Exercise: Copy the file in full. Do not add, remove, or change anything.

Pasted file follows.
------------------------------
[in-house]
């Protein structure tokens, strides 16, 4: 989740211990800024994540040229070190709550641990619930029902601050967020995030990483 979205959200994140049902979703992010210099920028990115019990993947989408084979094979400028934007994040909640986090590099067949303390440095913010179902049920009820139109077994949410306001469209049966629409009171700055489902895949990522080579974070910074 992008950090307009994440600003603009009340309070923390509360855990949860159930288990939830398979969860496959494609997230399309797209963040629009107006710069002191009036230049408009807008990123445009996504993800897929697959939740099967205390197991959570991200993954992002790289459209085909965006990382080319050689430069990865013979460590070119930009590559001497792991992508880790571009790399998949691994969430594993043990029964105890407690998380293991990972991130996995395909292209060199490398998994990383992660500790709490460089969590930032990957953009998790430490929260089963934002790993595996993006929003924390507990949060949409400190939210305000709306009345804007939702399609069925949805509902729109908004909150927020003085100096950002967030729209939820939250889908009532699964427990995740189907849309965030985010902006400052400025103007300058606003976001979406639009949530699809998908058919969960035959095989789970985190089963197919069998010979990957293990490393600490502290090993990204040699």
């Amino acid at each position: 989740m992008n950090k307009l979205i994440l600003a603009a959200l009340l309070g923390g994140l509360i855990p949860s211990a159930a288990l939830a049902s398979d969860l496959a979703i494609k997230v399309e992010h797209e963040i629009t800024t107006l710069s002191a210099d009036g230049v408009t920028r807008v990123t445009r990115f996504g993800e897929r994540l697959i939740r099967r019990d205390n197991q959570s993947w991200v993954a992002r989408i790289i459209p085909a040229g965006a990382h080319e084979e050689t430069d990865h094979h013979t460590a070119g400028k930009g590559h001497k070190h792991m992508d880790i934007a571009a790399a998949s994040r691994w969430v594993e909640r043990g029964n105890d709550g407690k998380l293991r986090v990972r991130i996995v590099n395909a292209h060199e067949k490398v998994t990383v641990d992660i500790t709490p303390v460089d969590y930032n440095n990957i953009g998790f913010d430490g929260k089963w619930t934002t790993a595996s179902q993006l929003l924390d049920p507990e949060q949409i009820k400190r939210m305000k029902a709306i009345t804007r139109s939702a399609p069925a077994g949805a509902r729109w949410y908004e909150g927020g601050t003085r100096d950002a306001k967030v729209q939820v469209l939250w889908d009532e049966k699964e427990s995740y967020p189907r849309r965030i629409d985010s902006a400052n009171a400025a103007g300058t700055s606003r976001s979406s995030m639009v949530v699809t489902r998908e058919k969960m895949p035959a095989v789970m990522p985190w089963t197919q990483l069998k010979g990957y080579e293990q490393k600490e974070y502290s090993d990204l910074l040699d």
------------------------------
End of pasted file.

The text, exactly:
[in-house]
């Protein structure tokens, strides 16, 4: 989740211990800024994540040229070190709550641990619930029902601050967020995030990483 979205959200994140049902979703992010210099920028990115019990993947989408084979094979400028934007994040909640986090590099067949303390440095913010179902049920009820139109077994949410306001469209049966629409009171700055489902895949990522080579974070910074 992008950090307009994440600003603009009340309070923390509360855990949860159930288990939830398979969860496959494609997230399309797209963040629009107006710069002191009036230049408009807008990123445009996504993800897929697959939740099967205390197991959570991200993954992002790289459209085909965006990382080319050689430069990865013979460590070119930009590559001497792991992508880790571009790399998949691994969430594993043990029964105890407690998380293991990972991130996995395909292209060199490398998994990383992660500790709490460089969590930032990957953009998790430490929260089963934002790993595996993006929003924390507990949060949409400190939210305000709306009345804007939702399609069925949805509902729109908004909150927020003085100096950002967030729209939820939250889908009532699964427990995740189907849309965030985010902006400052400025103007300058606003976001979406639009949530699809998908058919969960035959095989789970985190089963197919069998010979990957293990490393600490502290090993990204040699």
């Amino acid at each position: 989740m992008n950090k307009l979205i994440l600003a603009a959200l009340l309070g923390g994140l509360i855990p949860s211990a159930a288990l939830a049902s398979d969860l496959a979703i494609k997230v399309e992010h797209e963040i629009t800024t107006l710069s002191a210099d009036g230049v408009t920028r807008v990123t445009r990115f996504g993800e897929r994540l697959i939740r099967r019990d205390n197991q959570s993947w991200v993954a992002r989408i790289i459209p085909a040229g965006a990382h080319e084979e050689t430069d990865h094979h013979t460590a070119g400028k930009g590559h001497k070190h792991m992508d880790i934007a571009a790399a998949s994040r691994w969430v594993e909640r043990g029964n105890d709550g407690k998380l293991r986090v990972r991130i996995v590099n395909a292209h060199e067949k490398v998994t990383v641990d992660i500790t709490p303390v460089d969590y930032n440095n990957i953009g998790f913010d430490g929260k089963w619930t934002t790993a595996s179902q993006l929003l924390d049920p507990e949060q949409i009820k400190r939210m305000k029902a709306i009345t804007r139109s939702a399609p069925a077994g949805a509902r729109w949410y908004e909150g927020g601050t003085r100096d950002a306001k967030v729209q939820v469209l939250w889908d009532e049966k699964e427990s995740y967020p189907r849309r965030i629409d985010s902006a400052n009171a400025a103007g300058t700055s606003r976001s979406s995030m639009v949530v699809t489902r998908e058919k969960m895949p035959a095989v789970m990522p985190w089963t197919q990483l069998k010979g990957y080579e293990q490393k600490e974070y502290s090993d990204l910074l040699d």